War and the Christian Faith/The Great Adventure

The Great Adventure

It is agreed, I suppose, that there is no compulsion in the region of the arts. I mean, that you cannot take hold of a man and drag him in front of a Turner or a Claude and force him, by irresistible argument, to confess that this picture and that are admirable masterpieces which he cannot help gazing on with delight. He may listen to you—if you keep a strong grip on his buttonhole—but when you have done, he may well say: "Very likely; but I don't care for those pictures, and it bores me to look at them." And you have nothing more to say. You know you were right, but you can't prove it. The matter is outside the world of scientific proof.

So with literature. Your man may say to you at the end of your fine speeches: "I don't agree with you. I think the plots of 'Hamlet' and 'Œdipus Tyrannus' are horrible, morbid plots; as for 'Œdipus,' it's a beastly plot, and the play ought to be suppressed by the police. And they're silly as well as horrible. One turns on a nonsensical oracle. The parents of Œdipus are told by the oracle that their new born child will live to murder his father and marry his mother. So, believing in the oracle and the fate, the parents expose the infant on a mountain to die. But if they believed in the oracle, where was the sense of trying to alter its decree? Hamlet? The man who saw his father's ghost, and then talked of death as a bourne from which no traveller returns!"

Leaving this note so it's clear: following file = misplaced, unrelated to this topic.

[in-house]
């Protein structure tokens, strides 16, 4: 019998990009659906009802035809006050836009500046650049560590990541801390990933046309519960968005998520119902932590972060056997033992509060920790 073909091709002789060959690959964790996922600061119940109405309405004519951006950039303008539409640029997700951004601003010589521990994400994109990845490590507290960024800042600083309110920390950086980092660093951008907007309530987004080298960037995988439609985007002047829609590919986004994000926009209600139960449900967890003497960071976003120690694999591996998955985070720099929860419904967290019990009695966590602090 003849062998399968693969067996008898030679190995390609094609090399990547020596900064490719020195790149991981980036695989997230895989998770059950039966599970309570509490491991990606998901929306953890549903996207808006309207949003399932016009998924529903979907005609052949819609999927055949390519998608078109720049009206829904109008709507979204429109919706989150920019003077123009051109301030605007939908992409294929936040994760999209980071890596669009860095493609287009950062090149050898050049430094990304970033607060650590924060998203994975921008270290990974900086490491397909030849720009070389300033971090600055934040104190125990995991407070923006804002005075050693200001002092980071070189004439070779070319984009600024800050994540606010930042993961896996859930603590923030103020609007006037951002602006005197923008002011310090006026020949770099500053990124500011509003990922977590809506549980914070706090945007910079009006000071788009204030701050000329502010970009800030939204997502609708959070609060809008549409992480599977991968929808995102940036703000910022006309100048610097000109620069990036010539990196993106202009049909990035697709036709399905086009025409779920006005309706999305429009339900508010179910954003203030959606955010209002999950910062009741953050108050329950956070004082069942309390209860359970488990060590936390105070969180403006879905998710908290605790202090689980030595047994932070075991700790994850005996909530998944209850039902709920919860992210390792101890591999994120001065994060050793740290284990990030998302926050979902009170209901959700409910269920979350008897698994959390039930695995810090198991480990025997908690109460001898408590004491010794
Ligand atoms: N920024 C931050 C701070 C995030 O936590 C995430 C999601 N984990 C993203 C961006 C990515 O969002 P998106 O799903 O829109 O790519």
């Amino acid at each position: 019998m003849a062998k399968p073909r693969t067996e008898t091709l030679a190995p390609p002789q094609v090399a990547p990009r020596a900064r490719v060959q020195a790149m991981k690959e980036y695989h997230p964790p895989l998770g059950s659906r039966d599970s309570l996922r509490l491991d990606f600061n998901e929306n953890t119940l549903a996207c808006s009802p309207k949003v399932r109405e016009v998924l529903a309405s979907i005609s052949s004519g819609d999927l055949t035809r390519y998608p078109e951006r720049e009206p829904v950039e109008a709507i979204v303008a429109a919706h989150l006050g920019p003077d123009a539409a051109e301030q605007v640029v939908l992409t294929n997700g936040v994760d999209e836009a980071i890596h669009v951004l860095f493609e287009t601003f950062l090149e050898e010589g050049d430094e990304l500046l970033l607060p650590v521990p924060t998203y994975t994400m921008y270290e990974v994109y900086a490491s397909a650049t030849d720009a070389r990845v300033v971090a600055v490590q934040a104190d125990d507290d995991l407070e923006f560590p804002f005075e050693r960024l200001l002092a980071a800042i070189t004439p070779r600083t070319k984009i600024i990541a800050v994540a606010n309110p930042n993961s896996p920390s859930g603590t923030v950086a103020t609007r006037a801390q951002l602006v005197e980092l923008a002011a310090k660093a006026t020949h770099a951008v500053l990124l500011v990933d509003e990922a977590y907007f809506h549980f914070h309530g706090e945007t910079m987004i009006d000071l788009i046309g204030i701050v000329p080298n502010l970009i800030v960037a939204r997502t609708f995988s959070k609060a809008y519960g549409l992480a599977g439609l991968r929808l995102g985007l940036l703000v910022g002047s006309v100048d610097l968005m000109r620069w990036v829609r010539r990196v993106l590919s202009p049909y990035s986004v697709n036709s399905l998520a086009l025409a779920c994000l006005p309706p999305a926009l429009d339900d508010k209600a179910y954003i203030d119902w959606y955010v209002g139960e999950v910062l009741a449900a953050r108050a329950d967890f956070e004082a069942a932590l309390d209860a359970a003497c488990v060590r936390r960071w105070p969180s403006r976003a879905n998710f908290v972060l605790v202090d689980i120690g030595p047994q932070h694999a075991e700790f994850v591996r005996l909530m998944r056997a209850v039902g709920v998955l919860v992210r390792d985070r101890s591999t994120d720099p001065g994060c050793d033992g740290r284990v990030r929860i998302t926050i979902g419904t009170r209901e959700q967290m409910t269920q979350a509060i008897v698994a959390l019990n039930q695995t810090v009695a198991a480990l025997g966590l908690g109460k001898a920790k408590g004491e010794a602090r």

The fellow is wildly wrong, no doubt; but how are you to make him confess that he is wrong? Nay; leaving the arts, a whole council of wranglers could not convince me of the simplest proposition connected with sines, cosines, and tangents. Here is the mistress of all the sciences; the nearest approximation to necessary and absolute truth which the human mind can conceive; yet you must spend years of hard study and strong effort before you can begin to understand what its simplest statements signify. And those sines and things apart; there are statements on the first page of Euclid that seem to me as difficult as anything in the creed of St. Athanasius. It is written that no man hath seen God at any time; but has any man seen a Point or a Line or a Plane Surface at any time? A Point has neither parts nor magnitude—I seem to remember—but only position. Here is some thing existing in space which yet has no spatial measurement: credo quia impossibile. A Line is length without breadth; which is a thing utterly inconceivable. And so forth; the definitions seem contradictions, and yet we believe in them.